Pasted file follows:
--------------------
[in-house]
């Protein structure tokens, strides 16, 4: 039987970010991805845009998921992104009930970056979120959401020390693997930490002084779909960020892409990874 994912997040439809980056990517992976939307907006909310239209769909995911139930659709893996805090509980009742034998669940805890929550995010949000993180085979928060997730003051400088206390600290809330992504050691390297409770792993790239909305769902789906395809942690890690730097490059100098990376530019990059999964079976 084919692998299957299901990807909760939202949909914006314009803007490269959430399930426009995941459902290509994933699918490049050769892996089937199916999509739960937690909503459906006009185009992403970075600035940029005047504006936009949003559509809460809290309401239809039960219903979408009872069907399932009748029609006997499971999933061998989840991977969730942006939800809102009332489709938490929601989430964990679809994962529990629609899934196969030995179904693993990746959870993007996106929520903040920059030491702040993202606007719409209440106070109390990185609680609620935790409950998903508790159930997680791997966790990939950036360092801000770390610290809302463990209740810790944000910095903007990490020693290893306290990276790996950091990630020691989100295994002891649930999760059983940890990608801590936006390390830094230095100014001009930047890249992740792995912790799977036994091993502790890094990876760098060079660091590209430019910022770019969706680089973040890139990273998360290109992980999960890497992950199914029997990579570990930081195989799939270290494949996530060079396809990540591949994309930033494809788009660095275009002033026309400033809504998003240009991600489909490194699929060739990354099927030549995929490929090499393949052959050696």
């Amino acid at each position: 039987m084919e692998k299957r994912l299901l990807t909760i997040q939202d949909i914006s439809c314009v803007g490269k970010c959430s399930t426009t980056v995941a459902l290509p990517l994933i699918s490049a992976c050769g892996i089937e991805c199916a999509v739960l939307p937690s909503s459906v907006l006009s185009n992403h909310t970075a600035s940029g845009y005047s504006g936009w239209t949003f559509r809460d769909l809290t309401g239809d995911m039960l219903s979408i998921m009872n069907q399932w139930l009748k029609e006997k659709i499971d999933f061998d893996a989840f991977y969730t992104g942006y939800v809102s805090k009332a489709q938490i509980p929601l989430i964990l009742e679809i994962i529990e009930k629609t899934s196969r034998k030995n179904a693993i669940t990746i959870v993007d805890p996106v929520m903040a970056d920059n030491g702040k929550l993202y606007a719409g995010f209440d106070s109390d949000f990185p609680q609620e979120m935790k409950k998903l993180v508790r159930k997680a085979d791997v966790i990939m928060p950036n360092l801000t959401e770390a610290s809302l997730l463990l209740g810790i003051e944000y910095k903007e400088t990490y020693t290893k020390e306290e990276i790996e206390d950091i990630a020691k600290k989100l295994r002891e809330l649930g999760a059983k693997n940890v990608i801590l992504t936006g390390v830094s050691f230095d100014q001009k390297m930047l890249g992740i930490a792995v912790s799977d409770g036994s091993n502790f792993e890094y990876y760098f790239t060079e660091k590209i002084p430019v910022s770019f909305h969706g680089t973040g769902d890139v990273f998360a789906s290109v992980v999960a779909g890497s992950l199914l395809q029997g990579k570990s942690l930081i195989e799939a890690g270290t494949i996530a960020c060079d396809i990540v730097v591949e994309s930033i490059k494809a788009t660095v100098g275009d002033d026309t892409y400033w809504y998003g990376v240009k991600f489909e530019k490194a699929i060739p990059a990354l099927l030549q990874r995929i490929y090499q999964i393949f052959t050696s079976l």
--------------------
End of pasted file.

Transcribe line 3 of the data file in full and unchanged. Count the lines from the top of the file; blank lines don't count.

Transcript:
């Amino acid at each position: 039987m084919e692998k299957r994912l299901l990807t909760i997040q939202d949909i914006s439809c314009v803007g490269k970010c959430s399930t426009t980056v995941a459902l290509p990517l994933i699918s490049a992976c050769g892996i089937e991805c199916a999509v739960l939307p937690s909503s459906v907006l006009s185009n992403h909310t970075a600035s940029g845009y005047s504006g936009w239209t949003f559509r809460d769909l809290t309401g239809d995911m039960l219903s979408i998921m009872n069907q399932w139930l009748k029609e006997k659709i499971d999933f061998d893996a989840f991977y969730t992104g942006y939800v809102s805090k009332a489709q938490i509980p929601l989430i964990l009742e679809i994962i529990e009930k629609t899934s196969r034998k030995n179904a693993i669940t990746i959870v993007d805890p996106v929520m903040a970056d920059n030491g702040k929550l993202y606007a719409g995010f209440d106070s109390d949000f990185p609680q609620e979120m935790k409950k998903l993180v508790r159930k997680a085979d791997v966790i990939m928060p950036n360092l801000t959401e770390a610290s809302l997730l463990l209740g810790i003051e944000y910095k903007e400088t990490y020693t290893k020390e306290e990276i790996e206390d950091i990630a020691k600290k989100l295994r002891e809330l649930g999760a059983k693997n940890v990608i801590l992504t936006g390390v830094s050691f230095d100014q001009k390297m930047l890249g992740i930490a792995v912790s799977d409770g036994s091993n502790f792993e890094y990876y760098f790239t060079e660091k590209i002084p430019v910022s770019f909305h969706g680089t973040g769902d890139v990273f998360a789906s290109v992980v999960a779909g890497s992950l199914l395809q029997g990579k570990s942690l930081i195989e799939a890690g270290t494949i996530a960020c060079d396809i990540v730097v591949e994309s930033i490059k494809a788009t660095v100098g275009d002033d026309t892409y400033w809504y998003g990376v240009k991600f489909e530019k490194a699929i060739p990059a990354l099927l030549q990874r995929i490929y090499q999964i393949f052959t050696s079976l």